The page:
The Americans With Disabilities Act (ADA) was originally passed in 1990 with the intention of ensuring Americans with disabilities have access to the public accommodations that everyone else enjoys. The law does this by requiring employers, government agencies, and anyone who provides goods and services to the public to make reasonable accommodations to people with disabilities. However, there are two kinds of entities that are broadly exempted from these requirements: private clubs and religious organizations. Continue reading “The Religious Exemption to the ADA”
If you choose to incorporate your business or organization, you may think the worst of it is filing the articles of incorporation (or, of course, filing your taxes). You may think your corporation protects you from financial and legal liability. However, corporations have additional requirements that other kinds of businesses don’t, and if you’re not diligent about fulfilling them, there can be serious legal consequences. Continue reading “The Obligations of Incorporation”
When thinking of estate planning, many people think only about drafting a will. But a comprehensive estate plan can include many components, such as advanced health care directives. Advanced health care directives are legal documents aimed at ensuring a person’s wishes are being fulfilled even when they are unable to make an independent decision due to their advanced age or poor health. Many people may be familiar with an advanced directive known as a Do Not Resuscitate order, however this article will focus on two other common forms of advanced care directives in New York State: living wills and health care proxies. Continue reading “New York Advanced Care Directives”
Many people buy and sell stock in companies every day, but most of them are more interested in the short-term profit to be made from trading stocks, rather than the rights they gain from owning those stocks. However, if you’re a long-term investor, or just someone interested in corporate governance, it can be helpful to know what those stocks give you, aside from some cash when they’re sold on the stock market. Continue reading “The Rights of Shareholders”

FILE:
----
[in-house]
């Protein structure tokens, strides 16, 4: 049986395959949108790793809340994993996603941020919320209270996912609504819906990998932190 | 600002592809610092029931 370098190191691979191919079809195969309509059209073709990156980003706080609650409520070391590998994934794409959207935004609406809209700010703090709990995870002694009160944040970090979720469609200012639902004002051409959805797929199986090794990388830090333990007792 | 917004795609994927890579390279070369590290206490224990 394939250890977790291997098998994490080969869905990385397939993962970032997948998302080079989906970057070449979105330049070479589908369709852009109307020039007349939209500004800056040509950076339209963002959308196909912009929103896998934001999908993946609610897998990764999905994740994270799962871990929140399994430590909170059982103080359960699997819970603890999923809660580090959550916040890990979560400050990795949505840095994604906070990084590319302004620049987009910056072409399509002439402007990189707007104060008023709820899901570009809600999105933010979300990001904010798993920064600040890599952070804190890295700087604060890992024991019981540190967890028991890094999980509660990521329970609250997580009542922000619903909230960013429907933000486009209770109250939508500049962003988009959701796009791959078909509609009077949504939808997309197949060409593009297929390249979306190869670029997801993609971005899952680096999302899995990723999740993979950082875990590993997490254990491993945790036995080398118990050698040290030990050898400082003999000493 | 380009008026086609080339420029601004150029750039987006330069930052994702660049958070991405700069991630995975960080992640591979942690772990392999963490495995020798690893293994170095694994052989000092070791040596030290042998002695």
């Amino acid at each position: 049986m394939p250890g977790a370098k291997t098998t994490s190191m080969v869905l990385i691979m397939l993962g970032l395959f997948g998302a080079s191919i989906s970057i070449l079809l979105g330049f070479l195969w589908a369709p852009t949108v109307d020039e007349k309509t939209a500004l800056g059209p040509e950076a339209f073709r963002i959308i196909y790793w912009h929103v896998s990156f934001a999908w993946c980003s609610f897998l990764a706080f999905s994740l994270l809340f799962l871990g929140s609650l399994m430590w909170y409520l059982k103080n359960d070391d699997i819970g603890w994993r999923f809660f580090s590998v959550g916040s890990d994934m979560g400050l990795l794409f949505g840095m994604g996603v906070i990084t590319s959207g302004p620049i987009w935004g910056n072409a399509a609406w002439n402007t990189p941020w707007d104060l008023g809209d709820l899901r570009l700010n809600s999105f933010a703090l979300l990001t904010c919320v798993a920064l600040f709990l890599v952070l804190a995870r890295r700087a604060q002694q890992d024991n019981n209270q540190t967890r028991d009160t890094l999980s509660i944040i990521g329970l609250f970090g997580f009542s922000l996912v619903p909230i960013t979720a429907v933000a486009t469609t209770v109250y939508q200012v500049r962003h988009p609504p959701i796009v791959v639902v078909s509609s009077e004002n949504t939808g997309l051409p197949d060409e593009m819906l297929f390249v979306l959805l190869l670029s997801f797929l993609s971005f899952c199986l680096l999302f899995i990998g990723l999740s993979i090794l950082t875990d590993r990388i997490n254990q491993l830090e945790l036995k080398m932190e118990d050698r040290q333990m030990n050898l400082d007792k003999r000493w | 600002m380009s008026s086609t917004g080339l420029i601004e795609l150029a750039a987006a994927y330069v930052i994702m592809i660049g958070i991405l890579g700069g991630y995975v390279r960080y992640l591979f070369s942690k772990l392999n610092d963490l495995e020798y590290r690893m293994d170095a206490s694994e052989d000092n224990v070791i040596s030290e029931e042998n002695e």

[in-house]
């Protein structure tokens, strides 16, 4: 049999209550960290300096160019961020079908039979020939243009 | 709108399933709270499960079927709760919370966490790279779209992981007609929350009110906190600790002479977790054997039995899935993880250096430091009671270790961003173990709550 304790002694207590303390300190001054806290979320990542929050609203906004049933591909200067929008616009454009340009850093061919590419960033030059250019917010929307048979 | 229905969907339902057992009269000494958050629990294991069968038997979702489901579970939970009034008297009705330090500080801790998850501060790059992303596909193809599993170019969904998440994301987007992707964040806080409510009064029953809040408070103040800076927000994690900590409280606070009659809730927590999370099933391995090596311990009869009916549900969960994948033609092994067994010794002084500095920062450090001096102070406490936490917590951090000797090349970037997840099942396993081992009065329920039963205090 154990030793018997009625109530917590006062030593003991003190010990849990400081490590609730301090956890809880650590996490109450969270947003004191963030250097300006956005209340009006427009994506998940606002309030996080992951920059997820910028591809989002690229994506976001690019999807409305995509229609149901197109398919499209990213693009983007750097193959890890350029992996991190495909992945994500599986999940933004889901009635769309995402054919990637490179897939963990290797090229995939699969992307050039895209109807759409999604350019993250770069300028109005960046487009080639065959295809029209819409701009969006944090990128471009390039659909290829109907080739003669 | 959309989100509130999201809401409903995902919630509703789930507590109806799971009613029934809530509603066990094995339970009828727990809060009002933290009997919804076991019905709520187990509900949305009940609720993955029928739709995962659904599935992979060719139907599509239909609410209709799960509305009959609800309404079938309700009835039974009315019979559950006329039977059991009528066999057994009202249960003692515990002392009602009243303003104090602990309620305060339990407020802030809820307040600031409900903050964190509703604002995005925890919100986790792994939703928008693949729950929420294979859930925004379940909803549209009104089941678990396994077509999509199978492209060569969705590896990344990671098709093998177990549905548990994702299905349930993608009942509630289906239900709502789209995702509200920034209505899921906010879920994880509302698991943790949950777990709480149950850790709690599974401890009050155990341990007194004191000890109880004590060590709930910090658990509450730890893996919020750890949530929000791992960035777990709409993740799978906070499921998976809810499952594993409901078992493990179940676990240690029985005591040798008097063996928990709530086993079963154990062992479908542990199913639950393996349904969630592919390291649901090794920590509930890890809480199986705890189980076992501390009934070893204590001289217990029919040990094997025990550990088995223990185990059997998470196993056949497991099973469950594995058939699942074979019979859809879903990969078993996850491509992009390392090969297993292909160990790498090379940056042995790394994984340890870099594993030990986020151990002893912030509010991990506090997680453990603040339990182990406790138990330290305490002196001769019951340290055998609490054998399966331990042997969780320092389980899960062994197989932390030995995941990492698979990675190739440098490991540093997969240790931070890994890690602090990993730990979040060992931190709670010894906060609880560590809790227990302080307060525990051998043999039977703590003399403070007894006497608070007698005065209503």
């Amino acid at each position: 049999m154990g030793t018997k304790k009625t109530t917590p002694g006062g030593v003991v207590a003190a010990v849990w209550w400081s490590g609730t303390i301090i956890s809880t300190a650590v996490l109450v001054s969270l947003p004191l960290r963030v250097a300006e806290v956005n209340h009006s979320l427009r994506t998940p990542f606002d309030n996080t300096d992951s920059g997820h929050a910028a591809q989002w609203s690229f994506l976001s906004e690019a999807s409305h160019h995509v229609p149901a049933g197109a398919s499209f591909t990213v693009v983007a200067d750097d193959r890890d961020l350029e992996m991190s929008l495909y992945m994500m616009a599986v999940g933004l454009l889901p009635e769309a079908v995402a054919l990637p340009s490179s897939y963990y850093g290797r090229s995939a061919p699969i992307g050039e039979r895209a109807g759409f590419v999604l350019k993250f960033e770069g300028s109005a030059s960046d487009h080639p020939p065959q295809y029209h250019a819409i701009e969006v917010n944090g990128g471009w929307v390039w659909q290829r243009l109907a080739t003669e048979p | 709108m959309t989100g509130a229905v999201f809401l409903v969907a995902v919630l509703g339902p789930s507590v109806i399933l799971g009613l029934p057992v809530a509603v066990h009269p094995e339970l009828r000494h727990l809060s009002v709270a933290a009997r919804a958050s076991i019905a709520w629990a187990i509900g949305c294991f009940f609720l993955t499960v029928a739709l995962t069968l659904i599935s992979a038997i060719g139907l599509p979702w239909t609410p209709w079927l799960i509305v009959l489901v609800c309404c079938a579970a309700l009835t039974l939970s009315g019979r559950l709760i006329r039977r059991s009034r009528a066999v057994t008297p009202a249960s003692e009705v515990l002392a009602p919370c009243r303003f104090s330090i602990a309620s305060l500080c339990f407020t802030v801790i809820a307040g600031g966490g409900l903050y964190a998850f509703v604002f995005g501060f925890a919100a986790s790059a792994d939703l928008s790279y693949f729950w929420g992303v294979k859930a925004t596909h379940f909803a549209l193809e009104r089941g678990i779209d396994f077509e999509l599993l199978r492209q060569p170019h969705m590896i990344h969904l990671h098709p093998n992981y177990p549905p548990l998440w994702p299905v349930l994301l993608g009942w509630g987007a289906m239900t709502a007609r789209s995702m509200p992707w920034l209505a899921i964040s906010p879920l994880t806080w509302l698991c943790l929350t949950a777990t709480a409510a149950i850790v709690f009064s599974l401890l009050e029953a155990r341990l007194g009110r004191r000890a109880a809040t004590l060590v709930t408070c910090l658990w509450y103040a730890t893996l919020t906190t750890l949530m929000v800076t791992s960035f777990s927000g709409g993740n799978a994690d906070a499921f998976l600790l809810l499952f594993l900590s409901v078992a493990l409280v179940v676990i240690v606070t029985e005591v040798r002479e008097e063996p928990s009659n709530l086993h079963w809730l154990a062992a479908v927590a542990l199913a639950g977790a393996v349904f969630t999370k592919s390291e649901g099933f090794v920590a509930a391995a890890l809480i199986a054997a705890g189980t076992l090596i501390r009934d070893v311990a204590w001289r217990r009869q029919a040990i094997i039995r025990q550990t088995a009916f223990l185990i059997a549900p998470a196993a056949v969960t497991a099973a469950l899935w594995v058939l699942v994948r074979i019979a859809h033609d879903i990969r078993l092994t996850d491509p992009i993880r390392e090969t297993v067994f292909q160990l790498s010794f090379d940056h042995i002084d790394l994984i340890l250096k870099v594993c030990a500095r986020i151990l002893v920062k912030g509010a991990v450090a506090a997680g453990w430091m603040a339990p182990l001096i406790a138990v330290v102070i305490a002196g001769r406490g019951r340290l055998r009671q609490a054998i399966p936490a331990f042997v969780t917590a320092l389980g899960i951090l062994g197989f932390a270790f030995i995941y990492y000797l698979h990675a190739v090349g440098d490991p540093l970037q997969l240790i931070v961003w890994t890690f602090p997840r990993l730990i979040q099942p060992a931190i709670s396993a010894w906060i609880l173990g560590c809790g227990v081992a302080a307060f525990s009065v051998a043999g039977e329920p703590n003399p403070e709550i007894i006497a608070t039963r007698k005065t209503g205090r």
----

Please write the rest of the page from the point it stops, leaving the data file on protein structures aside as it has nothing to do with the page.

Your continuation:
Some people have joked about the idea of corporations being people. It sounds like a ridiculous enough statement, and on its face, it is; a business is not a human being, no matter how generously you stretch the definition of either. However, legally speaking, it’s true that corporations are people (sort of), and if you’re running your own corporation, it can help to understand how corporate personhood works. Continue reading “Corporate Personhood, Explained”
When starting a business, incorporation can be an exciting step. But when taking this step, many individuals may ask whether incorporating in Delaware is more advantageous than New York. The real answer is “it depends.” Knowing the difference between the incorporation processes of the two states is important in making that decision. Businesses differ, so weighing the pros and cons of each state will help you find the right venue to register in.
Religious organizations do a great deal of good in the world, and the tax code recognizes that by allowing churches and other religious organizations to obtain tax-exempt status. Sometimes referred to as 501(c)(3) religious organizations (in reference to the section of the federal tax code that governs charitable organizations), these religious organizations are at the heart of charity and religious life in the United States. However, tax-exempt status isn’t automatic, and it isn’t unconditional, and there are a few things you’ll need before you can get it.
Aretha Franklin, the “Queen of Soul,” may be one of the greatest musical artists of the 20th century, but her estate planning leaves much to be desired. According to Fox Business, after she died, her estate was searched for any sign of a will. Unfortunately, there were multiple wills located, all handwritten, and all have been submitted to the probate court to determine their veracity and admissibility.
Continue reading “Aretha Franklin Found to Have Multiple Handwritten Wills”
According to PropertyShark, Tribeca was No. 1 among the 50 most expensive neighborhoods in New York City during the first quarter of 2019. The median home sale price in that area was $4.2 million. SoHo was a distant second with a median price of $2.9 million. Rounding out the Top 10 were the Garment District ($2.5 million), Hudson Square ($2.4 million), Flatiron District ($2.1 million), Theatre District-Times Square ($1.7 million), Central Midtown, Columbia Street Waterfront District and DUMBO (all at $1.5 million) and Carroll Gardens ($1.4 million). Continue reading “PropertyShark: Tribeca is the Most Expensive Neighborhood in NYC”
A survey of estate planners recently released by TD Wealth found that the No. 1 threat to estate planning for the second consecutive year is family conflict. Forty-six percent said it was the leading challenge, followed by market volatility (24 percent) and tax reform (14 percent). Continue reading “Survey Finds Family Conflict Is the Leading Threat to Estate Planning”